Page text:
6. Drink the culture, or use it in a variety of ways; with fruit, for example.

We have made yoghurt for years as a probiotic, but I love these kefir benefits; it is much easier to ferment and has far more, and diverse, nourishing bacteria and yeast cultures for the colon. The longer you leave it out of the fridge the stronger and more sour it gets.

Well-being means having a rich microbiota in the large intestine, so when we are beset by nasty bugs like E. Coli or Candida they are simply overwhelmed by the huge numbers of friendly bacteria and yeasts in the gut.

In scientific jargon, there is competitive exclusion of pathogens.

Yoghurt tends to be limited to the Lactobacillus family, all of which are good, but kefir benefits include over 30 strains of bugs.

In particular, it is the inclusion of Bifidobacterium species that makes it special.

Top of the list, from which it gets its name, is Lactobacillus kefiri.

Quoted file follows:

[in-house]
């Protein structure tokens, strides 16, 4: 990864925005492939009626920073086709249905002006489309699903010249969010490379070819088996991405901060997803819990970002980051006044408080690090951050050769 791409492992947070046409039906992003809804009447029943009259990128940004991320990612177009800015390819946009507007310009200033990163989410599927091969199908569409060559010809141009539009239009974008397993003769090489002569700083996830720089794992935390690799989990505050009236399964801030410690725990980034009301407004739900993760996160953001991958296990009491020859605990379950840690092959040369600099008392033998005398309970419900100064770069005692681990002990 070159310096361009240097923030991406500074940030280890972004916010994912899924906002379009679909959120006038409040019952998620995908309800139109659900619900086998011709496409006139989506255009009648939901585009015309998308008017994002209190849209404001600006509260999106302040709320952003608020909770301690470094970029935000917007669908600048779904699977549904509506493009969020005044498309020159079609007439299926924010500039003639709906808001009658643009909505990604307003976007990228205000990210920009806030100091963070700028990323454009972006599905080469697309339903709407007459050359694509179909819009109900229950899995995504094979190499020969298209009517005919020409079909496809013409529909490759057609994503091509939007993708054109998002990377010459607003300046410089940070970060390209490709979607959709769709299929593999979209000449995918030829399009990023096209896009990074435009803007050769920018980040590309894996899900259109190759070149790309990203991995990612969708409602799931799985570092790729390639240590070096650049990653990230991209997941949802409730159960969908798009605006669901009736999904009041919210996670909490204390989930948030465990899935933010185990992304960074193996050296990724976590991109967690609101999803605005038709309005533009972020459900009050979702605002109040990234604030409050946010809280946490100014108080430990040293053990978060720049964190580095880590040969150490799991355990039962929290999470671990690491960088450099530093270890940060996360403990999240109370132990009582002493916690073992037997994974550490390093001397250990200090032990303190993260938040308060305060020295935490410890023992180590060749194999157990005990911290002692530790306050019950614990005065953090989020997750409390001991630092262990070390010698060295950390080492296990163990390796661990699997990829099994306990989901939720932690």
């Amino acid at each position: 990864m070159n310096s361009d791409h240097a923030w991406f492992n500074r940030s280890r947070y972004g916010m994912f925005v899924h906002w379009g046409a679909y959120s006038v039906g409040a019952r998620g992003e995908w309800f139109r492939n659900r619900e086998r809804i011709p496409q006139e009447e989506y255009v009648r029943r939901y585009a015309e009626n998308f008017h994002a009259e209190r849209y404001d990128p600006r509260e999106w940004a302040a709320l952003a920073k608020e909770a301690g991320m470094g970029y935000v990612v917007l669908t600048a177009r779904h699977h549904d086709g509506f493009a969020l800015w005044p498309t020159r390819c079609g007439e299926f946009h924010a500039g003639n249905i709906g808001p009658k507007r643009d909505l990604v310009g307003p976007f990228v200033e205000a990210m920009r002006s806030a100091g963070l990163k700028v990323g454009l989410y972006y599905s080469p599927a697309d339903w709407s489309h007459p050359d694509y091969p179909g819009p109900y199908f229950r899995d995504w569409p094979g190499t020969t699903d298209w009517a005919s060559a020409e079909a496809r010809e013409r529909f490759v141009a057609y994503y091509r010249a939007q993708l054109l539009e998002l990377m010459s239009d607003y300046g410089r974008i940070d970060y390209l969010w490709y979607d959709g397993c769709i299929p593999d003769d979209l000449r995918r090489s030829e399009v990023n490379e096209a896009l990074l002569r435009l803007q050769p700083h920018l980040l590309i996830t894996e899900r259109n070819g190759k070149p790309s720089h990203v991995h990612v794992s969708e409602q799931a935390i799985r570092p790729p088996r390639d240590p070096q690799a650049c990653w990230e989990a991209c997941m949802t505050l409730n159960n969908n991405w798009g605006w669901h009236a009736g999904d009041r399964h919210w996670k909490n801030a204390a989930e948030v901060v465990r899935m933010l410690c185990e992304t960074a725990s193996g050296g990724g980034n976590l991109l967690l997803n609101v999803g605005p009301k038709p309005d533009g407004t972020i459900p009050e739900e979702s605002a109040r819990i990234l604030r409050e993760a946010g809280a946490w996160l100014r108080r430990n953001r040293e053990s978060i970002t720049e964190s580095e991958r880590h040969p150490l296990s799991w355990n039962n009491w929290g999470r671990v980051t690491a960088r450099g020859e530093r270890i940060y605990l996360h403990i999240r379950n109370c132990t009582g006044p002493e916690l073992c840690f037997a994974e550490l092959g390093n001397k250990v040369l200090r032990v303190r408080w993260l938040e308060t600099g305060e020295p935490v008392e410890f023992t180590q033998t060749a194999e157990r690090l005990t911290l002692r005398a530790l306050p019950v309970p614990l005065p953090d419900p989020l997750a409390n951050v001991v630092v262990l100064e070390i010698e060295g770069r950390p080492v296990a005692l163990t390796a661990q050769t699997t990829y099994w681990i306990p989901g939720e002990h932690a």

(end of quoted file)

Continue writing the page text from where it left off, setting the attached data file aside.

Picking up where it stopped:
The literature speaks of three different types of microbes that have been added to the kefir granules[3].

  1. Lactic acid bacteria
  2. Yeasts
  3. Acetic acid bacteria

Kefir benefits

Kefir benefits can be obtained simply from a tablespoon of coconut granules infused with bugs and a cup of milk; you will need a few glass bottles and a plastic sieve; it is very basic and easy to do.

It is an ancient recipe from Bulgaria, meaning feeling good. It is great news for your immune and digestive systems.

1. A rich and diverse probiotic

The official definition of a probiotic is: live microorganisms that, when administered in adequate amounts, confer a health benefit on the host.1

You can either pay quite a lot of money for your probiotics in capsules, or you can consume them daily from kefir as part of your diet.

Simply put, they create a more favourable gut environment; which I can confirm; it is cured my heartburn.